Graduation DayAugust 11, 2019

From agony (Vince India) to ecstacy (Scott Harrington), the Korn Ferry Tour's season finale was a wildly emotional affair

WinCo Foods Portland Open - Round Three
Steve DykesVince India's 18th hole nighmare at the Korn Ferry Tour season finale, cost him a PGA Tour Card . (Photo by Steve Dykes/Getty Images). (Photo by Steve Dykes/Getty Images) (Photo by Steve Dykes/Getty Images)

Look away. Stop reading. NSFW. Golf is an unforgiving game, and its history is littered with carnage of epic collapses. Sunday at the Korn Ferry Tour’s season finale, the WinCo Foods Portland Open presented by Kraft Heinz, at Pumpkin Ridge Golf Course in Oregon, was no exception.

Bo Hoag won the tournament to earn one of 25 PGA Tour cards for next season, but Vince India will probably be remembered more. For all the wrong reasons.

Playing in the second-to-last group, India arrived at the par-5 18th in a four-way tie for second. A birdie would get the 30-year-old to the big tour for the first time. A par would at least get him through to the Korn Ferry Finals, where he would have a second opportunity to play his way to the PGA Tour.

Instead, India watched helplessly as his shot from a greenside bunker trickled past the hole, rolled off the green and settled in a drain. After a free drop and still with a chance to get up and down for par, his chip came up short, rolled back into the same drain and with it his dreams of playing on the PGA Tour had faded. He double-bogeyed the hole, finished fifth to fall to 85th in the season-long points race and will be relegated to Korn Ferry qualifying school.

“I thought I clipped it well enough to hold it,” a distraught India said on Golf Channel of his bunker shot. “It just kept going.”

India added then when he took his drop, the ball settled in a small divot and he wasn’t able to make clean contact.

Coming into the week, India was 116th in the Korn Ferry points standings and not even thinking about the top 25. Then he opened with rounds of 64-65 to take the lead into the weekend. A third-round 68 left him in a tie for third after 54 holes but still in great position to at least get to the postseason.

With four birdies and just one bogey through his first 15 holes on Sunday, India was on the precipice. Then came closing the stretch of nerves and emotions—a bogey on the par-3 16th, a birdie on the par-4 17th and the disaster on the par-5 18th.

After India’s second shot on the 545-yard finishing hole squirted right and settled in the bunker, he knew he needed to get up and down to lock up a card. Anything past the pin, however, would be problematic, with the green running impossibly fast all day. The shot meandered right of the hole but carried just enough speed to keep on going.

“I just did my best,” India said.

Steve Dykes

Scott Harrington finished second to earn a PGA Tour card.

Scott Harrington, playing in the final group behind India and watching from the fairway, did his best, too—to hold it together.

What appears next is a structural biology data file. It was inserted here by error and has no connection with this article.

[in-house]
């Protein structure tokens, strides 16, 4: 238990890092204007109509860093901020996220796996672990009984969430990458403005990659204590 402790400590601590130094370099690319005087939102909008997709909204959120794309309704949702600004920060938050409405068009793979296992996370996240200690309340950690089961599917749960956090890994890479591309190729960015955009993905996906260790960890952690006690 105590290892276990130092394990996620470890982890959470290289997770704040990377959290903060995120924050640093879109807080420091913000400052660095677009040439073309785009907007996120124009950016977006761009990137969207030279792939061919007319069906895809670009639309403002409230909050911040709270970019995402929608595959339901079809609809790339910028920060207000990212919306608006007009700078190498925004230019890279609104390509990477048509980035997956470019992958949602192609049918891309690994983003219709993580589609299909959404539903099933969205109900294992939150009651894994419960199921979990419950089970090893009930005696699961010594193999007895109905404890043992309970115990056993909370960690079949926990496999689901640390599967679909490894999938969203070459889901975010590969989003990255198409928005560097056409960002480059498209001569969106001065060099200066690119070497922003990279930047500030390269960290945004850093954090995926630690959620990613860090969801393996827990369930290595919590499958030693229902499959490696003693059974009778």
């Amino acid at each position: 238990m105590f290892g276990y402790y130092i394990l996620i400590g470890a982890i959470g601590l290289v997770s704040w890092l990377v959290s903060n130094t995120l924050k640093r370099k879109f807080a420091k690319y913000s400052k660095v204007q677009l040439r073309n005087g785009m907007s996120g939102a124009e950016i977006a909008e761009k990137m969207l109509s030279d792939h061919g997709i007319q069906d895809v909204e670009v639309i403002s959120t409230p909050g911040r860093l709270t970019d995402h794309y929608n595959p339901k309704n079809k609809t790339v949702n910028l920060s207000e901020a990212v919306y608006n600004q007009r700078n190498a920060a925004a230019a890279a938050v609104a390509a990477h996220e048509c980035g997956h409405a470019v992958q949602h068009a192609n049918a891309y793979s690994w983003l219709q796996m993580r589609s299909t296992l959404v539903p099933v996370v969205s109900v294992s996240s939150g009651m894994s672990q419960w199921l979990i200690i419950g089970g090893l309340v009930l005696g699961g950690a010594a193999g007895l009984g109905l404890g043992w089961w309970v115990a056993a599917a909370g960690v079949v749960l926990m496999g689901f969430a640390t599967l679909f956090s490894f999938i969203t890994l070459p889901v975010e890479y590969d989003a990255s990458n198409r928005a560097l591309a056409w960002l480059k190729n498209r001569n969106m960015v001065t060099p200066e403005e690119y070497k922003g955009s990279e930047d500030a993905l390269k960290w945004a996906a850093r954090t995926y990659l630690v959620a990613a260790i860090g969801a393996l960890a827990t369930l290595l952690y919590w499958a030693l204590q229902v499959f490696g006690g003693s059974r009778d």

Leading through 54 holes, the 38-year-old Oregon native whose wife, Jenn, had twice battled Hodgkin’s lymphoma, did just that, getting up and down from short of the green for birdie to cap a 69 that left him in second place. It was enough to move from 38th in the points race at the start of the week to 19th, and earn a PGA Tour card for the first time.

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“I can’t put it into words,” Harrington said. “We’ve been through so much. I had this feeling all year, even when I got off to a bad start, that this was going to be the year.”

It was for Hoag, too. The 31-year-old backed up a third-round 63 with a 65 on Sunday. His victory jumped him from 31st in points to seventh.

“It means everything,” he said. “It’s a life-changer for me.”

He wasn’t the only one. Other notables who finished inside the top 25 in the season-long race included Rhein Gibson, Henrik Norlander, Tyler McCumber and Maverick McNealy.

Xinjun Jang, meanwhile, topped the money list, and Robby Shelton and Scottie Scheffler finished second and third, respectively. Vincent Whaley nabbed the final card, despite missing the cut, dropping from 22nd at the start of the week to 25th on Sunday. Chris Baker and Brett Coletta weren’t so fortunate, dropping from 24th and 25th to 26th and 27th after each failed to reach the weekend.

Not all hope is lost for those who finished outside the top 25, though. Players from 26th to 75th will also advance to the Korn Ferry Finals, a three-tournament series starting with next week’s Nationwide Children's Hospital Championship in Columbus, Ohio. Players from Nos. 76-85, on the other hand, will head to he final stage of Korn Ferry Q school, with Nos. 86-100 faced with two stages of Q school.

Among the notables moving on to Korn Ferry Finals are Rob Oppenheim, Erik Compton, Steve Wheatcroft, Doug Ghim, Martin Flores, Blayne Barber and Luke Guthrie. The last player in was Nicolas Echavarria, who jumped from 84th to 75th after a tie for 24th in Oregon.